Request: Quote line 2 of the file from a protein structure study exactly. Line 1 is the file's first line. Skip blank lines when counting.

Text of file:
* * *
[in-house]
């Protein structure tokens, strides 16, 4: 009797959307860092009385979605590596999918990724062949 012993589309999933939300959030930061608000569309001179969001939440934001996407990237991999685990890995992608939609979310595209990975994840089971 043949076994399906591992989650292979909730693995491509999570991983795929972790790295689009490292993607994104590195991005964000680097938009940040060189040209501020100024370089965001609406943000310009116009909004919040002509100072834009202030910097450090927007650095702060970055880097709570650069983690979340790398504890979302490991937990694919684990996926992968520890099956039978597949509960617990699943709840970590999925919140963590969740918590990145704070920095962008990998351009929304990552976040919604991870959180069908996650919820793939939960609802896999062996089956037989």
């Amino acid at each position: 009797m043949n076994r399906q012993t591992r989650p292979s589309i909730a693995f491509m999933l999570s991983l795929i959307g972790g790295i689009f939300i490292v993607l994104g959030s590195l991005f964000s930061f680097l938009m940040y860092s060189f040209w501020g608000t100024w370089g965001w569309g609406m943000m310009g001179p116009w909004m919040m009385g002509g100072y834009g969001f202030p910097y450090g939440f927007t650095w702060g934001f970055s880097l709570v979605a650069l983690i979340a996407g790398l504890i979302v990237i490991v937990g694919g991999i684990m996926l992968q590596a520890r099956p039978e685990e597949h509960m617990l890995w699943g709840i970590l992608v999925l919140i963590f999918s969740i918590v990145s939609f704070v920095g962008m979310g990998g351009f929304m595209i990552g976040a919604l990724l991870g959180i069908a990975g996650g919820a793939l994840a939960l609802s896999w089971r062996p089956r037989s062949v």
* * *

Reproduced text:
């Protein structure tokens, strides 16, 4: 009797959307860092009385979605590596999918990724062949 012993589309999933939300959030930061608000569309001179969001939440934001996407990237991999685990890995992608939609979310595209990975994840089971 043949076994399906591992989650292979909730693995491509999570991983795929972790790295689009490292993607994104590195991005964000680097938009940040060189040209501020100024370089965001609406943000310009116009909004919040002509100072834009202030910097450090927007650095702060970055880097709570650069983690979340790398504890979302490991937990694919684990996926992968520890099956039978597949509960617990699943709840970590999925919140963590969740918590990145704070920095962008990998351009929304990552976040919604991870959180069908996650919820793939939960609802896999062996089956037989």